So many diverse inputs and learning experiences over four years culminated in my senior thesis paper on the topic of “flow” – a mental state in which one becomes fully absorbed in an activity which then becomes intrinsically rewarding. Under the guidance of Professor Timothy Seul, I finished my thesis and integrated the various studies of flow with education, psychology and philosophy. In addition to my academic focus while
at Waseda, beyond just studies, I also trained hard four times a week in my teacher’s Aikido dojo. My teacher Seikou Ito-sensei took me in as an uchi-deshi (live-in apprentice), and dedicated a lot of his time to teaching me not only the grappling techniques, or “waza” of Aikido, but also more importantly the art of “bushido (the samurai way of life) ”. I’m always reminded by him: 丹田を集中して、力を抜いて、迷わないで、残心をちゃんととって、！！ (”Focus on your dantien, relax your body, don’t hesitate, and to be mindful of my “zanshin”, meaning to finish every waza, every action with full awareness and perfection”). The spirit of samurai, and my Aikido trainings have been an integral part of my education in Japan, which always will help me face life with a sense of equanimity.
In Japan, most students follow the practice of “shuukatsu (job-hunting)” and proceed to work right after graduation. As for me, I have decided to take a gap year, and explore the possibility of starting up a social business in Ladakh, a wonderful place up in the Himalayas of India before going to graduate school in the US. I visited Ladakh once before I came to Japan, and went back there again in August 2018 to organize a yoga retreat expedition and various community service projects for the local nomadic people. My hope is to help promote sustainable eco and spiritual tourism in Ladakh while at the same time contributing to the development of their education system. One of the values that I’ve brought back from the Himalayas is the peace, happiness and warmth of the local people. In Ladakh, there is a magical word called “Julley”. This single word communicates anything positive you can possibly think of. People there say Julley for “hi, thank you, you’re welcome, I love you, and I wish you goodbye”. The list goes on and on. There is no better word to describe my current thoughts, feelings and wishes towards so many people and even anyone with whom I have crossed paths with across in my young life. So Julley to so many people!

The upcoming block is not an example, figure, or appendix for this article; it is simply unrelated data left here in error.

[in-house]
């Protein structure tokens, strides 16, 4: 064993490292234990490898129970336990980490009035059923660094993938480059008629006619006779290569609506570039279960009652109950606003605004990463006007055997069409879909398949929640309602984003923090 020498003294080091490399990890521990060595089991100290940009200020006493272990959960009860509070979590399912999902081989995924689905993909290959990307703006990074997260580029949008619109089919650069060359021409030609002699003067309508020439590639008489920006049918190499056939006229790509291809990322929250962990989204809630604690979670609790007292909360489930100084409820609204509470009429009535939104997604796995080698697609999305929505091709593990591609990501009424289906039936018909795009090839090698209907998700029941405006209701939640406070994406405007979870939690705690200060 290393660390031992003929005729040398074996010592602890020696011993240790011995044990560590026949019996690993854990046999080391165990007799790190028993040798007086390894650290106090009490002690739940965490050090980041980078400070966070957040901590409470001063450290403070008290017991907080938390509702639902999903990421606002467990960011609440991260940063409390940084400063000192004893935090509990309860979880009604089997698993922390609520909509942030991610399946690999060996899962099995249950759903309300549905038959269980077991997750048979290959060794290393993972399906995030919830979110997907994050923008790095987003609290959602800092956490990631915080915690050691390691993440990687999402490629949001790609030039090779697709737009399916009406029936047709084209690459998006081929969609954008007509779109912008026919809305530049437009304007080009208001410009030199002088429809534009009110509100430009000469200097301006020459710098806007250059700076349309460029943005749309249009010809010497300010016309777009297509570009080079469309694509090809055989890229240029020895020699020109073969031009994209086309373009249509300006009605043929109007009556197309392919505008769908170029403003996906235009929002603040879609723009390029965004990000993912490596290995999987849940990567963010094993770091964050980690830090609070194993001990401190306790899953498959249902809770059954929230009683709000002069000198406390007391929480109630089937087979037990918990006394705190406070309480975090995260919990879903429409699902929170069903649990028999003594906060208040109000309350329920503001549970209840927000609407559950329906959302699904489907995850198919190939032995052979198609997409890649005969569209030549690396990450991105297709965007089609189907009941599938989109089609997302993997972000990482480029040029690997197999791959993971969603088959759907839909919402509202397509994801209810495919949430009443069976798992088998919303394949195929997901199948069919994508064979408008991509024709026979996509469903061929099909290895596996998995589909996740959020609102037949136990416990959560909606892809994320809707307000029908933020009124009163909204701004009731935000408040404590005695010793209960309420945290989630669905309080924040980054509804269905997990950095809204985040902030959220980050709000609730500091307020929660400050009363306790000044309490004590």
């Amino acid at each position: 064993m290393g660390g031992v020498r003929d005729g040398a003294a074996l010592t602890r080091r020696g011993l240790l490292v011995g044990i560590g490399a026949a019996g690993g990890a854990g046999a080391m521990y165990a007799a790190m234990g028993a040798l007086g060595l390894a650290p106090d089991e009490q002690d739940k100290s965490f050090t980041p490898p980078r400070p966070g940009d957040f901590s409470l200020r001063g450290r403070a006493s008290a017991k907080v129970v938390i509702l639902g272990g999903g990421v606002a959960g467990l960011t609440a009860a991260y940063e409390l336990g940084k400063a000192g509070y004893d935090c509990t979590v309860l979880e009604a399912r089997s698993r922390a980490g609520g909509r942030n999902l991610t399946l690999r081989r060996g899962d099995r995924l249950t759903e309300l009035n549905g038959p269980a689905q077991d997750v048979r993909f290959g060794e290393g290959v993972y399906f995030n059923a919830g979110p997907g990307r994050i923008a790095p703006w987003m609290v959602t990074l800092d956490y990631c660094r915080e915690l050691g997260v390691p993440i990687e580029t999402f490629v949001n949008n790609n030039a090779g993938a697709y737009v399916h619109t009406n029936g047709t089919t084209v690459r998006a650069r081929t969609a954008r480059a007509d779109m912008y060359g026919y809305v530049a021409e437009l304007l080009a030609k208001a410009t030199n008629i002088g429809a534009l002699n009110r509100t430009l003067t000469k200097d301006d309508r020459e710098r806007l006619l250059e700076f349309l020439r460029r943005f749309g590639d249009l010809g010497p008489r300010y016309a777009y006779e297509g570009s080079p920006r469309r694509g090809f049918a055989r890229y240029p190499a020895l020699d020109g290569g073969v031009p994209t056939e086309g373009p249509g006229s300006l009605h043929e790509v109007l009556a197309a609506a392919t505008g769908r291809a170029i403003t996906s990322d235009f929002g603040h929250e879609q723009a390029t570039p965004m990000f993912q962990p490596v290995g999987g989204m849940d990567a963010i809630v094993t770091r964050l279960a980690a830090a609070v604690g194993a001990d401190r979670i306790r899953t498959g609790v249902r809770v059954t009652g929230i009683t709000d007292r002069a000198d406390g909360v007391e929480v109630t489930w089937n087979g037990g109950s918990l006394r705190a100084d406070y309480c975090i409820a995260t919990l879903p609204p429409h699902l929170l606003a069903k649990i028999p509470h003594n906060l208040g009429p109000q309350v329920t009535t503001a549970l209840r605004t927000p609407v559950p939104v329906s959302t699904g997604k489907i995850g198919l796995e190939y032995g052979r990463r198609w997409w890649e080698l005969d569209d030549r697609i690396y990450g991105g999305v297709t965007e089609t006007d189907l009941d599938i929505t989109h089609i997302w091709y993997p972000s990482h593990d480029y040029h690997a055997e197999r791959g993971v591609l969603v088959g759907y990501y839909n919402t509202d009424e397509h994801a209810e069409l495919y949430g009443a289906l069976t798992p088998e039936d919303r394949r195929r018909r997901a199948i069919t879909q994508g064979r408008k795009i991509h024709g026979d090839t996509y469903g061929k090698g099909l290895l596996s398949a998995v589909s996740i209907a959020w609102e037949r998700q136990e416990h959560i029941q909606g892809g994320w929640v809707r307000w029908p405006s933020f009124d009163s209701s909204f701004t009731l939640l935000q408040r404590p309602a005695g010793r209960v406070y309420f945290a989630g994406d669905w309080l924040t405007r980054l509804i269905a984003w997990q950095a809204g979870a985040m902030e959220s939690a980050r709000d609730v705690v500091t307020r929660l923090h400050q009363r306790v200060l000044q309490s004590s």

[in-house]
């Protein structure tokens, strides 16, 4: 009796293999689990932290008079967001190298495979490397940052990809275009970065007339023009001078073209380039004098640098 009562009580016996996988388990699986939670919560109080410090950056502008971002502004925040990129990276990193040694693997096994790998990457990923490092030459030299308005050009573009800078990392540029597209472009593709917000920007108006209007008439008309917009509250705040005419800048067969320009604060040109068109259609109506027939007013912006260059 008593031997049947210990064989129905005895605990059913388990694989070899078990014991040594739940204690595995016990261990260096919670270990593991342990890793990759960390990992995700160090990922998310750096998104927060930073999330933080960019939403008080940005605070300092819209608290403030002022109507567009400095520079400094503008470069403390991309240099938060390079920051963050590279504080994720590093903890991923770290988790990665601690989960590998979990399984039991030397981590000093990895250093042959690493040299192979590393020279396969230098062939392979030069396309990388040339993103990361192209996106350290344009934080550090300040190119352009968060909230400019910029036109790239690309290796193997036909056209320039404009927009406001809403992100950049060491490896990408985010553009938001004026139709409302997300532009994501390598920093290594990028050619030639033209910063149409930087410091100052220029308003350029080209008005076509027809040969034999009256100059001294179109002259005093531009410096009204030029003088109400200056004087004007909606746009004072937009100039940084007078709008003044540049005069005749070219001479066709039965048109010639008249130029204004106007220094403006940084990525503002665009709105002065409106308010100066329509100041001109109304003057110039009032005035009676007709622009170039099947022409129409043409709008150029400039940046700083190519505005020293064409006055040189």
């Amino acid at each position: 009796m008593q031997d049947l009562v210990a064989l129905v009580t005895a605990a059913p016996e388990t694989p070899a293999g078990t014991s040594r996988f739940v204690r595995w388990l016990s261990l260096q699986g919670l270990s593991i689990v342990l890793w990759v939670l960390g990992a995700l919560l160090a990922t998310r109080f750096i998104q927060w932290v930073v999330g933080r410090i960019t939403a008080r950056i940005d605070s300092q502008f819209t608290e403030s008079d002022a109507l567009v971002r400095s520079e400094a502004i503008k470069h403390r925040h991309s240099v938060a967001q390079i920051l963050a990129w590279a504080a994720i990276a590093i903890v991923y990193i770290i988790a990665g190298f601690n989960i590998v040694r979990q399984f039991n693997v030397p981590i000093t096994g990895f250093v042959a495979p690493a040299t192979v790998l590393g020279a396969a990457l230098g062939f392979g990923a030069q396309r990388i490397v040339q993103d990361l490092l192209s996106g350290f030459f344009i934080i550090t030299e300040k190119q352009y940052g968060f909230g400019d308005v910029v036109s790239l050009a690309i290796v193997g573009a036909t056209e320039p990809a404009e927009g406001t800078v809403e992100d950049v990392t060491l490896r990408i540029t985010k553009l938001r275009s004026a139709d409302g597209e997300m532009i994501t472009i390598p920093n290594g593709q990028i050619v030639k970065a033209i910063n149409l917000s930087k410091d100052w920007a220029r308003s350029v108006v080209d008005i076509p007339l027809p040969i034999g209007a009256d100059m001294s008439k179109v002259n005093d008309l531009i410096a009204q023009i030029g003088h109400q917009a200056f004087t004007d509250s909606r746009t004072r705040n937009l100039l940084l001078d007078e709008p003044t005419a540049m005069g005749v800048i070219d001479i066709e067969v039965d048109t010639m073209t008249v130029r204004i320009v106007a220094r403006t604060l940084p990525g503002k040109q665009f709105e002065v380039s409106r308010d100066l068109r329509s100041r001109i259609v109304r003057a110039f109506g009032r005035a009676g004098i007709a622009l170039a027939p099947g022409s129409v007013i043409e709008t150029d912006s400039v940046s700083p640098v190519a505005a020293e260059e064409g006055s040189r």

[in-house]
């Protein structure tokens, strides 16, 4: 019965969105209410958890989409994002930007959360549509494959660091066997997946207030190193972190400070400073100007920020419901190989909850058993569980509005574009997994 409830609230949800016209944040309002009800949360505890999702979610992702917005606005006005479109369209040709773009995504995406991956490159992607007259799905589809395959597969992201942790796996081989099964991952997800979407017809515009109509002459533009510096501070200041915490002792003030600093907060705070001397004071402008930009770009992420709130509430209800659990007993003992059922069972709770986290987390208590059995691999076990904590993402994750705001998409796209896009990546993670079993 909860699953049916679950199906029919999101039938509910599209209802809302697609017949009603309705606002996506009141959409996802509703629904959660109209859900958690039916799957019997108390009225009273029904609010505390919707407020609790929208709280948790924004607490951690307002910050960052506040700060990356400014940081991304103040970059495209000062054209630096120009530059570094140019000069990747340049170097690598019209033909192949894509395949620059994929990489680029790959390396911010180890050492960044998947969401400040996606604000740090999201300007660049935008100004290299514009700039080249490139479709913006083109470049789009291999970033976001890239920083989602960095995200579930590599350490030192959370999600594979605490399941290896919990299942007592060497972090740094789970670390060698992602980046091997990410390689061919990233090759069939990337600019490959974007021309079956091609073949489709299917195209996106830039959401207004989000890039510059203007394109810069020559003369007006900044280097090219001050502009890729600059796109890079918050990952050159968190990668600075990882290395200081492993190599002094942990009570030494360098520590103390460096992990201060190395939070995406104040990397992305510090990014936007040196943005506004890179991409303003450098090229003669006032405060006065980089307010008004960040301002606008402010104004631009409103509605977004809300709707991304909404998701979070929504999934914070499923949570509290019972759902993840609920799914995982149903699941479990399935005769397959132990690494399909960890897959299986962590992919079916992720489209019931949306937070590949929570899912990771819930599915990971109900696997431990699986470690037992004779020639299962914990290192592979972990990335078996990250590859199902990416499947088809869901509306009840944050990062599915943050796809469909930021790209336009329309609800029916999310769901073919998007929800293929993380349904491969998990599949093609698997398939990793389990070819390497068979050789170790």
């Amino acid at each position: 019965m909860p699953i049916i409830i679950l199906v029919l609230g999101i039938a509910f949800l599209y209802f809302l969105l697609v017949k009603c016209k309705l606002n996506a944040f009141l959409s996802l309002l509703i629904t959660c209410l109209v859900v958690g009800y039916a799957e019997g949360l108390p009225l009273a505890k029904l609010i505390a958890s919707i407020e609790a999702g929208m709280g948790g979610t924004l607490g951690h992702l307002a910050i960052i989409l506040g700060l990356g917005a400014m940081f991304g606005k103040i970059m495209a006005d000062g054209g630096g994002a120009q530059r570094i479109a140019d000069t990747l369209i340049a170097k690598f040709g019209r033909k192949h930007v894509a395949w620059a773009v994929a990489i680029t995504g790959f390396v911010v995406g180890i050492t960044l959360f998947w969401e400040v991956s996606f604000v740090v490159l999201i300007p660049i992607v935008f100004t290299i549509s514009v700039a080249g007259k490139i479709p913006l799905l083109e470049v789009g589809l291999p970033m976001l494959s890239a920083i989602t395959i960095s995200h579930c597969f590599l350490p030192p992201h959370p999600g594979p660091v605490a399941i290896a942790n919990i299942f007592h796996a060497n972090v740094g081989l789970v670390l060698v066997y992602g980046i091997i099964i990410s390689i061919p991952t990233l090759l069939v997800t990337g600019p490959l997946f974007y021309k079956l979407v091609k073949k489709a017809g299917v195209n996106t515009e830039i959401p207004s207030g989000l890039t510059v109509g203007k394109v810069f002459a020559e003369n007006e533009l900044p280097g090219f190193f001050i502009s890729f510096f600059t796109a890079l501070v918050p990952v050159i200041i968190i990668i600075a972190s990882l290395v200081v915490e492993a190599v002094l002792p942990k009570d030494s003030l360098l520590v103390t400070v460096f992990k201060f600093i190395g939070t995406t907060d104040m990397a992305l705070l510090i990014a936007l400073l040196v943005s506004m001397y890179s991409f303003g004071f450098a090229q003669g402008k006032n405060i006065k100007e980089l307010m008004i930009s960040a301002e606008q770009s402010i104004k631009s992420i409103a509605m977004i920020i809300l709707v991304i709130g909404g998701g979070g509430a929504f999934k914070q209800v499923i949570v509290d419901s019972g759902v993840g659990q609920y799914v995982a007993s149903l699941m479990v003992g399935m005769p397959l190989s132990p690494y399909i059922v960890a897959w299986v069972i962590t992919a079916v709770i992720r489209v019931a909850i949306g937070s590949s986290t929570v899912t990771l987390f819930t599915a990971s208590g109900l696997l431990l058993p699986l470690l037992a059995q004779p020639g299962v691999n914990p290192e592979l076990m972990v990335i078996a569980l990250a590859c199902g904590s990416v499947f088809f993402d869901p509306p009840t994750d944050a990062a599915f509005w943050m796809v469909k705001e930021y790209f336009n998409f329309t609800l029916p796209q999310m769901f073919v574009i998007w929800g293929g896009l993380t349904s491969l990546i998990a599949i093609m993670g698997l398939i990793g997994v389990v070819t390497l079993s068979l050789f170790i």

The perplexing question that liberal arts students frequently face, and I bet all of my fellow-students have at one time or another experienced, is – “What do you actually study in Japan? What is your major?” I faced this difficulty every time that I returned home to Malaysia in my summer breaks. Often the follow-up question would be, “What are you going to do with your life in the future?” Hmmm, I found it hard to respond. On the Waseda University’s website, it promises “a distinguished heritage, a distinctive future”. Here I have taken classes on journalism, education, philosophy, political science, religion, etc. So, the question is: what is so “distinctive and distinguished about our education?” I think our strength as SILS students lies in our flexibility, our openness, our mastery of languages and our willingness to sensitive to cultural diversity and respectful of people from all backgrounds.
We are not masters of one field, but sort of jack-of-all trades. At the very least, there is nothing cooler than having the opportunity, to explore and choose what we love to study and be curious to the max. As an alumni of Waseda University we all have something to take pride in. Many have a good foundation for being globally oriented. We speak at least two languages and have studied abroad for a year in another country! Referring to languages, a Waseda professor, Kou sensei shared this wise thought with me recently: “Every new language is a new passport in your life, cherish them and utilize them wisely”.
I believe that everyone in this universe has their own unique path of development, transformation and evolution. No two are the same. I believe that things, whether good or bad, happen in life not “to us”, but “for us”. They teach us something. They expose and open our lives to many surprises and challenges. They allow for both happiness and sadness while presenting endless possibilities for each and everyone of us to learn and grow. The only real and assuring path in this world of constant change and uncertainty is to continuously grow ourselves and find ways to contribute to the happiness of others. A teacher of mine told me once that there is much we can learn from nature. Flowers are the most beautiful things in this world, he said, because their mere presence could bring happiness and beauty to the world. As humans and as SILS graduates, no matter what we choose to do in life, we should all strive to be walking flowers, shining beautifully, peacefully and naturally wherever we go. Thank you for preparing us all so well for whatever the future may hold and for how we will create it.